Founder of Bridge for Equity Ghana, a Non-Governmental Organisation (NGO), Lilipearl Baaba Otoo, has stated emphatically the need to bring men on board to achieve gender equality and women’s empowerment.
According to her, gender inequalities continue to exist because most advocates and feminists pay attention to only the female gender instead of both sexes. She said even though both men and women face gender discrimination, the numbers are high when it comes to the female and therefore men need to be exposed to the dangers of gender inequalities in order to stop propagating it.
“There is an imbalance in society and the reason is that we are trying to side-line the men, who are mostly the perpetrators of abuse and gender inequalities. So, if you empower a woman and she gets married to an abusive partner or finds herself in a male dominated workplace where these men have not been exposed to supporting women’s dreams or acknowledging their potential, then what problem have we really solved?
We need the men on board. Balance for Better basically means equity before equality. We need to educate the ones around us so they become influencers to their colleagues and sons”, she said.
The founder made this statement at the maiden edition of Bridge for Equity Ghana’s women’s empowerment summit. Dubbed ‘Balance for Better’, the summit sort to address issues that stem controversies in the area of women’s empowerment.
The highly interactive summit held at the Doxa Temple, International Central Gospel Church (ICGC), Osu, was also aimed at providing participants with the needed knowledge and tools that will enable them to stand as ambassadors for gender equality.
Ms. Otoo said: “We looked at issues that needed balance to create a better environment for women and girls in the society and we realised that some gender advocates and feminists believe that religion plays a key role in suppressing women’s empowerment especially the Christian religion and that is what we have tried to demystify today.”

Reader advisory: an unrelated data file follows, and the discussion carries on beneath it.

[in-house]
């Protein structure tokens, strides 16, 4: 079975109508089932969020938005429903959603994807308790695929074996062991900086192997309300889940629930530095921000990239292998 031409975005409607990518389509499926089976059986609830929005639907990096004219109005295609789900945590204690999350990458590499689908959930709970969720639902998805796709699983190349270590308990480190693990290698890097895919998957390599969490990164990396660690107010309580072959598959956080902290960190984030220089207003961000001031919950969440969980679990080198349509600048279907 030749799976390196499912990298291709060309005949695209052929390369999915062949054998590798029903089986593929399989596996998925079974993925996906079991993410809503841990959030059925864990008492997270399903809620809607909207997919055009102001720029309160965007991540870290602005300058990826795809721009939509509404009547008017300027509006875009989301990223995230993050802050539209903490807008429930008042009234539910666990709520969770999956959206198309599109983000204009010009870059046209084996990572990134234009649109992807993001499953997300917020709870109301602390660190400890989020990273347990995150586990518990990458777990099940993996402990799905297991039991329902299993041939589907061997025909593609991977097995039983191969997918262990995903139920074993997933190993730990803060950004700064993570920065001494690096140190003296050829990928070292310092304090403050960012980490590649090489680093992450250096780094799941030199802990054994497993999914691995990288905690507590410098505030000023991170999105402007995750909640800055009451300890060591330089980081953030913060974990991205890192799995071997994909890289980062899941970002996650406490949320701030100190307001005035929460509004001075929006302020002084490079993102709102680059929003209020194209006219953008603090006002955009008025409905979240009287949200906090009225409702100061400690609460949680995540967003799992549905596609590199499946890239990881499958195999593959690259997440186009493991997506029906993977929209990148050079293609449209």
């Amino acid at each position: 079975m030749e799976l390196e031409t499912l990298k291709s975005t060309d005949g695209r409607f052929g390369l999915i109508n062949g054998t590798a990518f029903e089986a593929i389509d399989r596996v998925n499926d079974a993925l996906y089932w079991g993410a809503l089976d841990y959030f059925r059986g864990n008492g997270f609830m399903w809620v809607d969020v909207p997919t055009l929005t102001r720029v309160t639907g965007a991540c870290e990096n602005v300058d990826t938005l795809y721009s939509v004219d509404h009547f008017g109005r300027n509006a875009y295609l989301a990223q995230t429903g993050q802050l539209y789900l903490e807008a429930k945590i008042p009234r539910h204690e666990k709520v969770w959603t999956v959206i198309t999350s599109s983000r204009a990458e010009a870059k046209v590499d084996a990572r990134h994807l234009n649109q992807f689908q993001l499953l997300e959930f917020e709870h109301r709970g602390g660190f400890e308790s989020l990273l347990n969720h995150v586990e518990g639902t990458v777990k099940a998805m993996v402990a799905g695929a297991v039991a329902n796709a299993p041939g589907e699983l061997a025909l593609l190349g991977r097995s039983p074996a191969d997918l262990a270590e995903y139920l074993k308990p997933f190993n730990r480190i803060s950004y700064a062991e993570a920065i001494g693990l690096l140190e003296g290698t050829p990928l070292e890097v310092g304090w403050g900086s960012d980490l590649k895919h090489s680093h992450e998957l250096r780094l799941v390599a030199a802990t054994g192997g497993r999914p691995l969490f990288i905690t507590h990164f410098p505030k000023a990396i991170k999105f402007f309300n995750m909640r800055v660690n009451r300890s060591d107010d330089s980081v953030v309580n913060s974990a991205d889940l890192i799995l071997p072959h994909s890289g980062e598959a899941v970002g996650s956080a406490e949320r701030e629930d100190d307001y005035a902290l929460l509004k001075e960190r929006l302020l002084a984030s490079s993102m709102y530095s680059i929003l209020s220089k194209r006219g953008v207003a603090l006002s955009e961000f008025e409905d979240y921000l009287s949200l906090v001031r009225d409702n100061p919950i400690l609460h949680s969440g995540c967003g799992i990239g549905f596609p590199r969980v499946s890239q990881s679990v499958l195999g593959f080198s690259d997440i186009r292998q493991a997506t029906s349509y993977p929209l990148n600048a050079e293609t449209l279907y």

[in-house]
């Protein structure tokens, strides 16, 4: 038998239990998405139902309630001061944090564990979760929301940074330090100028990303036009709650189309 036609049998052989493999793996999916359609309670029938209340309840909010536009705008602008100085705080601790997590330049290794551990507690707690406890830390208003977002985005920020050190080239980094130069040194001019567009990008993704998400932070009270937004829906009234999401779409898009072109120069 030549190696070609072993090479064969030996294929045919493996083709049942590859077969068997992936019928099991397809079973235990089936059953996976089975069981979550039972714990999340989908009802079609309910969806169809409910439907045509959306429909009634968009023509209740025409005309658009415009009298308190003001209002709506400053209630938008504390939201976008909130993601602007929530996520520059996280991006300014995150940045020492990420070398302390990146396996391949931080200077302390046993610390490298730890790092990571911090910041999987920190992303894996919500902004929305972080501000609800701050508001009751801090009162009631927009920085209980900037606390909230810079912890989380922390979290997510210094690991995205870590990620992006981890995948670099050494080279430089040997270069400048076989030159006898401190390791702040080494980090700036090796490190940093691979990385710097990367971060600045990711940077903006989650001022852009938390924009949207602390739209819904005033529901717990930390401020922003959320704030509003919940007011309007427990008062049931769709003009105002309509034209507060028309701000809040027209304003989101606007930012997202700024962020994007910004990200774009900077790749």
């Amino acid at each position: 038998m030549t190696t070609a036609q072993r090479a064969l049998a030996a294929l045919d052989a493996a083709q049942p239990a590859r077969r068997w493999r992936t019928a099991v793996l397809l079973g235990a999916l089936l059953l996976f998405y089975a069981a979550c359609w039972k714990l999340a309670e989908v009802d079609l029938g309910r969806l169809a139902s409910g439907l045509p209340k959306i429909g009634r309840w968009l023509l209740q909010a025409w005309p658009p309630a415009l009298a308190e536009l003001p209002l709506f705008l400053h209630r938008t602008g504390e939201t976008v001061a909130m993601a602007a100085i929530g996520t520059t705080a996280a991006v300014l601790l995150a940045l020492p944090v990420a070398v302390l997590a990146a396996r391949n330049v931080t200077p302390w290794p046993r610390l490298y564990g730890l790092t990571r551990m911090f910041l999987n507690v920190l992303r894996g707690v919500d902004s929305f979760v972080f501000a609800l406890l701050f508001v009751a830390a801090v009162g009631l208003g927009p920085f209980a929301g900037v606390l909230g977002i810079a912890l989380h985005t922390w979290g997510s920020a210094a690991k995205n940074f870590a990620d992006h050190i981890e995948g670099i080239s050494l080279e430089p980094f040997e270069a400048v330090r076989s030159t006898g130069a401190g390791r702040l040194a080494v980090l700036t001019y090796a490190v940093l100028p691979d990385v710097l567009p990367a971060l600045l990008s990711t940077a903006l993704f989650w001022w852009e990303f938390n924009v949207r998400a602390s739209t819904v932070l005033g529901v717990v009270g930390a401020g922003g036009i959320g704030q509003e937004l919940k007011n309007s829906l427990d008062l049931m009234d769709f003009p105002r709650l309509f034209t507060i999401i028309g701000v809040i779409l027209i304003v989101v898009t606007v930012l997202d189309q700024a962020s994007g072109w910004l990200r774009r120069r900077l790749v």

The first panel discussion was on the topic “Religion and Women’s Empowerment,” and issues such as the role of Christian woman and Muslim woman at home and society from the perspective of the Bible and Quran were addressed.
Panellists included Flora Sackey, Counsellor, ICGC; Elinam Ablah Horgli, Founder of The Eblah Foundation; Bilkis Nuhu Kokroko, President, Muslimmah Mentorship Programme; and Samuel Ofosu, Choir Director, ICGC Doxa Temple.
Some key takes were that both men and women have a role to play at home and therefore submission as addressed in the Bible refers to respect and not slavery. Also, Mrs. Flora Sackey maintained that the man being the head of the home makes him the figure head and not the lord over the woman.
The second panel discussion which was on the topic “The Role of Men and Boys in Women’s Empowerment” saw seasoned gender activists, such as Derek Nii Laryea, Head of Research and Communication, Ghana Chamber of Telecommunications; Augusta Boateng, Founder of the Butterfly Effect; and Francis Oko Amah of Young Leaders for Change Foundation. They tackled the topic from different panoramic view including gender pay gaps at the work place.
Mr. Laryea, argued that to have a peaceful society, both men and women must appreciate each other and accept the dynamics that they both bring on board at the workplace and at home.
“Men have a complementing role to play in women’s empowerment. The key point to achieving this goal is communication and effective continues engagement probably on 50 percent male/ 50 percent female involvement is the right way forward,” he said.
Augusta Boateng, also indicated that men are strongly needed to complement the efforts of empowering women to take up responsibilities in society and put their talent to work.
She further admonished women to build their capacity in order to enable them speak out against gender pay gap, since employers may have to pay based on qualification or loose that great talent to a competitor.
In attendance were gender activists from various organisations, members of corporate organisations, and students from second cycle and tertiary institutions.